cycling injuries are due to motor traffic. It is a naive^ conclusion.
   Segregation protects the cyclist from only a rare^ accident --- being
   hit from behind --- at the expense of increasing other risks and
   reducing convenience. International research shows that segregation
   multiplies the risks threefold to fivefold, [123]26 [124]27 even in
   countries such as the Netherlands, where it is traditional. The
   promotion of danger has scared many cyclists out of the traffic,
   merely to put them at greater risk on pavements and "safe" cycle^
   routes.

   Experienced cyclists already know that the road system is by far the
   safest national cycle network that will ever exist. Cyclists and
   drivers are not enemies; each has something to offer the other in a
   civilised road environment. Cyclists should tackle the risks just as
   in a car, by acquiring a high standard of road^ craft.

       Lesson three: promote cycling for a safer road environment

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   [131][uarrow.gif] Lesson one: cyclists get...
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   [dot.gif] Lesson three: promote cycling...
   [133][darrow.gif] References

   Increasing the number of cyclists is a straightforward way of making
   cycling much safer. It is a method we can be sure of, because it has
   already worked.

   It is worth pausing here to consider the meaning of "road safety." The
   roads can get more dangerous, yet total deaths still fall. Compulsion
   to wear a seatbelt cut deaths among drivers and^ front seat passengers
   by 25% in 1983. But in the subsequent years, the long established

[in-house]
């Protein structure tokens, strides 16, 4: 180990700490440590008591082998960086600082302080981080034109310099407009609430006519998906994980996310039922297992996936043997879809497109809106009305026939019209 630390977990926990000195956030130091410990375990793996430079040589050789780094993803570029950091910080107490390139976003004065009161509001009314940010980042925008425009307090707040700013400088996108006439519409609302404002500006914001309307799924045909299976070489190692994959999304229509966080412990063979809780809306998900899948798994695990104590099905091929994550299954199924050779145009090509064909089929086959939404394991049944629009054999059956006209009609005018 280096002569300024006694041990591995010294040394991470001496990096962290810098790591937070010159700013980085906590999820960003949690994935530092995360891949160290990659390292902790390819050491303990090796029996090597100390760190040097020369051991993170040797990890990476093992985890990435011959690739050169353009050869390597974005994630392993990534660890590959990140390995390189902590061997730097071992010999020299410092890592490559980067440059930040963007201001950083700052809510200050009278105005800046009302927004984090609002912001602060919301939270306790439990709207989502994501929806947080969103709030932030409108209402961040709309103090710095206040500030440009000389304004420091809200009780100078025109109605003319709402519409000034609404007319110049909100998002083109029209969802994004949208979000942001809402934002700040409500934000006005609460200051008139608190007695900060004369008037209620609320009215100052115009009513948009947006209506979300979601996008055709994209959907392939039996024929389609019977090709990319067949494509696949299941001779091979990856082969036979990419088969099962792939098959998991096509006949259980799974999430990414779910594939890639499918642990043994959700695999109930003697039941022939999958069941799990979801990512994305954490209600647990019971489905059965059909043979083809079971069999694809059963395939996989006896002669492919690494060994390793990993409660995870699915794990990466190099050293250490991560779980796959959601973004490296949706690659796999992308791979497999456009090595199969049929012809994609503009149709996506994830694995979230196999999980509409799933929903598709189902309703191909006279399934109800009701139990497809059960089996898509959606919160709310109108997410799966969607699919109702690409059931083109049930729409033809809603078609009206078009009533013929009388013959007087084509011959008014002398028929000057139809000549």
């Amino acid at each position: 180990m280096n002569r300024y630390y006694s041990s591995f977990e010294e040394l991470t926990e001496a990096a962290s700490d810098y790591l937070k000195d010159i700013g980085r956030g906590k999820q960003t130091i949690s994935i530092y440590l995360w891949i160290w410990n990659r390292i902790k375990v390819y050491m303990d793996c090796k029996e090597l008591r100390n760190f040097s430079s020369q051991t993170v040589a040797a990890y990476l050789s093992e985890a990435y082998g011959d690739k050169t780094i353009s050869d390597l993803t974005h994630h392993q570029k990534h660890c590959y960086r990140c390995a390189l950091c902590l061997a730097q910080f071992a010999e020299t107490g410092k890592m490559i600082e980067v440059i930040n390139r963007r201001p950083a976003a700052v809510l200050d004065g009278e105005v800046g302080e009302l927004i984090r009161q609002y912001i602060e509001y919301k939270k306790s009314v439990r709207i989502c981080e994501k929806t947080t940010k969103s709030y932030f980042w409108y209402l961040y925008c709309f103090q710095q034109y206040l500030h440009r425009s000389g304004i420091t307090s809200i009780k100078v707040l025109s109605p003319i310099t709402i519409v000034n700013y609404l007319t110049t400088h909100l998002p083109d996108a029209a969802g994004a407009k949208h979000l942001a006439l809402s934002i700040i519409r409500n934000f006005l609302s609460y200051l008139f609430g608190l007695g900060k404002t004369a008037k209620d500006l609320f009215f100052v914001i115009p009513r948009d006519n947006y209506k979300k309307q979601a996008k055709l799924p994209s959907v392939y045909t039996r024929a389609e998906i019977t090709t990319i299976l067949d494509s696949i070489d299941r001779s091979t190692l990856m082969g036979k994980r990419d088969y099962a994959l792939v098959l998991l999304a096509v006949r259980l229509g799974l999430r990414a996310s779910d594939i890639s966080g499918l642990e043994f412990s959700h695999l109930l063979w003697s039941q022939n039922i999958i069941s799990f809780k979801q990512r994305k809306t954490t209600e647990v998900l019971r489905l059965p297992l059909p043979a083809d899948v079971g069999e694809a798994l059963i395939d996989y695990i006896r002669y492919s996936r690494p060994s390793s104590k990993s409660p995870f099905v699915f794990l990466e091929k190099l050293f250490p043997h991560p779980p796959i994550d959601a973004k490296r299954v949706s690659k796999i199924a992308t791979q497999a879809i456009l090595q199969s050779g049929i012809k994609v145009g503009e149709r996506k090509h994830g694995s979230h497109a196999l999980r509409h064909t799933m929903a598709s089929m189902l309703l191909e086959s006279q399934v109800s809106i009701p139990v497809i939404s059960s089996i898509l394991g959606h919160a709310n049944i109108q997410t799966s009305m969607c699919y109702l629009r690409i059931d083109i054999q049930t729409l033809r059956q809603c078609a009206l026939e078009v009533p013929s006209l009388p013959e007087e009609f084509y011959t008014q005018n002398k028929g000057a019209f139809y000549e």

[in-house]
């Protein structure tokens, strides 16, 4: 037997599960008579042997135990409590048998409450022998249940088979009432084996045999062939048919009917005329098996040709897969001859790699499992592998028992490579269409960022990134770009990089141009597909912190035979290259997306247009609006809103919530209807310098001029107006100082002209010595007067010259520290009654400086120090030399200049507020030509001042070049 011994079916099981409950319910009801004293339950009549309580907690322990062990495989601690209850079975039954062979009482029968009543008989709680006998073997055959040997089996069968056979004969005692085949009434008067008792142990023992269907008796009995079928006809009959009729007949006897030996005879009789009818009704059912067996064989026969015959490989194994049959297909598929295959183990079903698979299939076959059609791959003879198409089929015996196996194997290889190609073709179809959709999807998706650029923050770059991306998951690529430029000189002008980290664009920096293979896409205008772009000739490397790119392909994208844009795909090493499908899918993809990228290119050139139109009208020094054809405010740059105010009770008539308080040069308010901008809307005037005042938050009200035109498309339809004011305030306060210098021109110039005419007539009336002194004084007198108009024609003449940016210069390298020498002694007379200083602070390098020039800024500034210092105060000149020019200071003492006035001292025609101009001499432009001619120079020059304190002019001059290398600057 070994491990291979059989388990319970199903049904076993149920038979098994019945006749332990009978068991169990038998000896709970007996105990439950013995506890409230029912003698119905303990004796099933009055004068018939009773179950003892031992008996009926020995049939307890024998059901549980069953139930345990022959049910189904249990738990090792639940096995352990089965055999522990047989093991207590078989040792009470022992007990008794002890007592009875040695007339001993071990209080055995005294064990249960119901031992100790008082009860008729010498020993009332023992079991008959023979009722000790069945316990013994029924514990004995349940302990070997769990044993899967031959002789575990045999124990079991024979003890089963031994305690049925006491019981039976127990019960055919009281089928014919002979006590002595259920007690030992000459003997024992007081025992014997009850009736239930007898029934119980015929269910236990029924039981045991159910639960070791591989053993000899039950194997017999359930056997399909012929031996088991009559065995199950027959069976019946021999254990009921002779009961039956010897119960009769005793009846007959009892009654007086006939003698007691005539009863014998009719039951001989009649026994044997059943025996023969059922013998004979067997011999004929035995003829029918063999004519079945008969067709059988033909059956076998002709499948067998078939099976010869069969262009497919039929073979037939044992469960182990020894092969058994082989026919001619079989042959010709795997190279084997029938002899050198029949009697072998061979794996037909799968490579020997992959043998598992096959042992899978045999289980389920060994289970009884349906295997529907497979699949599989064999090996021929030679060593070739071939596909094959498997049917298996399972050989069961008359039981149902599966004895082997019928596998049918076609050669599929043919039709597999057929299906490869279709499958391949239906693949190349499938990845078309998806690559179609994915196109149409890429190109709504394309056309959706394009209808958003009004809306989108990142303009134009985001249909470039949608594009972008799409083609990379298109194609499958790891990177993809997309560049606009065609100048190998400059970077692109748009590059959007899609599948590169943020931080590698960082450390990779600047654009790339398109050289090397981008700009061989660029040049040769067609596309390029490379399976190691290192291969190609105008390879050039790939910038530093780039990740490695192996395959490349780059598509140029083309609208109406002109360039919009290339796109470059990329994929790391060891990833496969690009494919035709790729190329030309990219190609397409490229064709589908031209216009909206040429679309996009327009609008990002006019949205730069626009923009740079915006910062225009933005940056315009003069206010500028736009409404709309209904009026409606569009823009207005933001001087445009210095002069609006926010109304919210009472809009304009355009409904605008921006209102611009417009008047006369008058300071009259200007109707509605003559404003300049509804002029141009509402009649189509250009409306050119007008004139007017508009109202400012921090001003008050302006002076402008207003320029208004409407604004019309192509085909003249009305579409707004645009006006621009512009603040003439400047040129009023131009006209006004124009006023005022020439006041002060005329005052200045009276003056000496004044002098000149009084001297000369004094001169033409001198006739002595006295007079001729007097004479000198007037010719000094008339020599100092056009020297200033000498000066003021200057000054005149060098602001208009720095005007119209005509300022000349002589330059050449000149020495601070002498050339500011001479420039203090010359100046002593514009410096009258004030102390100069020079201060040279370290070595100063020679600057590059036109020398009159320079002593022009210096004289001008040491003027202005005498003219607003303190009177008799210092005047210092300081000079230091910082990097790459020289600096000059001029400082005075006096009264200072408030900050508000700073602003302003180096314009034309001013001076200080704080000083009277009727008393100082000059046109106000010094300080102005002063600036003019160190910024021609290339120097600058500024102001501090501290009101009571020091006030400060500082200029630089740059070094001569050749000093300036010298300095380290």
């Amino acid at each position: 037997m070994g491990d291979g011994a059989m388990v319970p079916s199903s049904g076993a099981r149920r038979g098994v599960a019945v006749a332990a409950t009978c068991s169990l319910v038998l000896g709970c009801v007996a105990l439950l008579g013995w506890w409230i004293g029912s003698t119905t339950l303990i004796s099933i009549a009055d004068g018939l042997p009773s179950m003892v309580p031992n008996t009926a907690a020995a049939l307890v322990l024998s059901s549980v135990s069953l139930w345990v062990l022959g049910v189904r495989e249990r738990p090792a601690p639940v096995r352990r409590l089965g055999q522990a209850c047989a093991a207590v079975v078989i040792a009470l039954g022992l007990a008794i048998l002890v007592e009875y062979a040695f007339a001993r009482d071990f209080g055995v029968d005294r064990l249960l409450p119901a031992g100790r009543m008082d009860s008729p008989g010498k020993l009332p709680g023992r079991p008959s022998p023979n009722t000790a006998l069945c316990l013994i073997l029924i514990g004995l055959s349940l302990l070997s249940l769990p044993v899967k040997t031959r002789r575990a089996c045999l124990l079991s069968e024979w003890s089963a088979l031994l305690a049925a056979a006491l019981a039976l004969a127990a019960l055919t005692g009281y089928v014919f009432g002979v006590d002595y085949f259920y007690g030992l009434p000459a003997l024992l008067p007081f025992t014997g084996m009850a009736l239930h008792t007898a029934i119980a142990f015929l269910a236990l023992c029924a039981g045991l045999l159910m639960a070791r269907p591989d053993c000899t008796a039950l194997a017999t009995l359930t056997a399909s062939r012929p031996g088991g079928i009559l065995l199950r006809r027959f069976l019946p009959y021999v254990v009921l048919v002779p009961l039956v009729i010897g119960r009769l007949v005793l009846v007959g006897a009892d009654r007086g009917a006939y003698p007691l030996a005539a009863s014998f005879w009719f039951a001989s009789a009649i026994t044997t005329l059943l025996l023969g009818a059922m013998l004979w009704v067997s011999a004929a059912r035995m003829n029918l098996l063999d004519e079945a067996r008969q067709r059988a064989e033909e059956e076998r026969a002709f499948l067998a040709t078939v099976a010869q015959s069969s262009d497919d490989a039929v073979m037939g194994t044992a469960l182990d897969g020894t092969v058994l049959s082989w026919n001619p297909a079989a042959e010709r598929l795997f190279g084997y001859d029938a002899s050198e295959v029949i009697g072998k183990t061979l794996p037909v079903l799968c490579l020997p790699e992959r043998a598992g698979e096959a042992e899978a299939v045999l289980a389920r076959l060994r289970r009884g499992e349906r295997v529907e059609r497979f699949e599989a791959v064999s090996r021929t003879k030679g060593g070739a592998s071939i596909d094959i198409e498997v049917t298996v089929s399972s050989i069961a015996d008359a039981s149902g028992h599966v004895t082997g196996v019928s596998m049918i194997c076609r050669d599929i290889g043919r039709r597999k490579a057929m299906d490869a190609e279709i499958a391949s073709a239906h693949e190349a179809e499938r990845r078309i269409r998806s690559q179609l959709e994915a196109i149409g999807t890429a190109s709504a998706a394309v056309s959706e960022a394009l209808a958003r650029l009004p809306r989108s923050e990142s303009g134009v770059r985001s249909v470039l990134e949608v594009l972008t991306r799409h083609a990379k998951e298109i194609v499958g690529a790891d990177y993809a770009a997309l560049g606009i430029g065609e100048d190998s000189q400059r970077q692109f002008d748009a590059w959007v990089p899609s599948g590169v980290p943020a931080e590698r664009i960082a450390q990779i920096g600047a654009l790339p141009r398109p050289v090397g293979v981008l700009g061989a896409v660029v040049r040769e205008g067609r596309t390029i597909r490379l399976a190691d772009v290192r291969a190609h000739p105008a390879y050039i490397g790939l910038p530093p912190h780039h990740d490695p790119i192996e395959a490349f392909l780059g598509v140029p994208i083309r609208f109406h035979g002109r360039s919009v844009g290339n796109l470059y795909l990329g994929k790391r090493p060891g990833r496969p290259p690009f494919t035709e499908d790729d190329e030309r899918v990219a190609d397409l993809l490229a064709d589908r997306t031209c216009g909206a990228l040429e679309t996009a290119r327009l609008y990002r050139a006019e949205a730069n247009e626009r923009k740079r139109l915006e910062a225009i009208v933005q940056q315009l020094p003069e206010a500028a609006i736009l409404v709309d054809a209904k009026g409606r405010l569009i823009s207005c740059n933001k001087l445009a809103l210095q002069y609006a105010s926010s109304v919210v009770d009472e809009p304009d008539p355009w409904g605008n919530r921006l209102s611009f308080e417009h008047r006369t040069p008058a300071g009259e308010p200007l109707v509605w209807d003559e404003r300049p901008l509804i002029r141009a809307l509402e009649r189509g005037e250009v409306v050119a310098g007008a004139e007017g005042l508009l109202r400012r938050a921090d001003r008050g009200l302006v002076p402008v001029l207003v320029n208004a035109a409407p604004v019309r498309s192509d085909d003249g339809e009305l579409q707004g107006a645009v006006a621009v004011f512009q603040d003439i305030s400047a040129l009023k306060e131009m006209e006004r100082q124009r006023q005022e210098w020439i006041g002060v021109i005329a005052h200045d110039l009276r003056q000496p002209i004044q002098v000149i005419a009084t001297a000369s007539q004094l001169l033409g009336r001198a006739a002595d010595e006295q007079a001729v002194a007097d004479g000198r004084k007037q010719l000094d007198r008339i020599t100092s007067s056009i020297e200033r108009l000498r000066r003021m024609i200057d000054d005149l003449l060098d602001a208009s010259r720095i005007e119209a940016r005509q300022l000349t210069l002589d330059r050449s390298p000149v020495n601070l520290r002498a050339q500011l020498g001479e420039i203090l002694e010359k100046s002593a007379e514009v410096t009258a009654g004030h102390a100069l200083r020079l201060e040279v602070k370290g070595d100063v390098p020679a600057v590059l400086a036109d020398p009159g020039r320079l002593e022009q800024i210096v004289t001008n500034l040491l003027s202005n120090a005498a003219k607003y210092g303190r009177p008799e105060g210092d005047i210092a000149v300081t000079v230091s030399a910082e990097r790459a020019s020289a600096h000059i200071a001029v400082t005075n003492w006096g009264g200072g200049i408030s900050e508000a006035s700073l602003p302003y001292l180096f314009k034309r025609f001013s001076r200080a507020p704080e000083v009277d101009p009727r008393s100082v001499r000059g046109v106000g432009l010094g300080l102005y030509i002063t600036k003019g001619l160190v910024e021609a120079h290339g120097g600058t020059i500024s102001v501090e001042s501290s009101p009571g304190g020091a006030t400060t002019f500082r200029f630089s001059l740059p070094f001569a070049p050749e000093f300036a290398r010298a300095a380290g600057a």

trend of declining deaths in car accidents reversed, and by 1989 death
   rates among car drivers were higher than they had been in
   1983. Evidently the driving population "risk compensated" away the
   substantial benefits of seatbelts by taking extra risks, putting
   others in more danger. This period saw a^ jump in deaths of cyclists
   (fig [134]1). Although temporary, the jump can be explained fully only
   by cyclists having adapted to a more^ dangerous road environment
   through extra caution, retreat, or giving up. Is it coincidence that
   the long decline in cycling began in 1983?

   Many drivers today surge about aggressively, accelerating and braking
   hard. They don't achieve a high average speed but touch peaks of
   50-60 mph, at which pace the vehicle is a frightening menace to the
   most experienced cyclist. That kind of behaviour is the consequence
   of, among other things, compelling seatbelts, and it is a massive
   deterrent to cycling. Difficult though it may be, it is time that
   those who control road safety legislation faced the facts; reducing
   casualties is not the same as reducing danger. Give thought to the
   real cause of danger and how it can be^ reduced.

   Between 1974 and 1982 cycling mileage in Britain increased 70%, but
   there was no increase in fatalities until the seatbelt law was
   introduced in 1983 (fig [135]1). The more cyclists there are, the more
   presence they have, the less individual danger there^ is. This truth
   is confirmed by experience in the Netherlands and^ Denmark, where
   cycling is far safer despite a tradition of segregation. All road
   users should gain. Pedestrians benefit because (skilful) cyclists are
   little threat to them and because a large increase^ in cycling should
   reduce traffic speeds and thus risks to all. Then there are the health
   benefits.

   Cycling has slipped off the political agenda. The vital need to change
   attitudes is nowhere in sight. Doctors must press for recognition that
   in a civilised society, those who create danger will be held
   responsible for the consequences. Getting hurt doesn't make you wrong.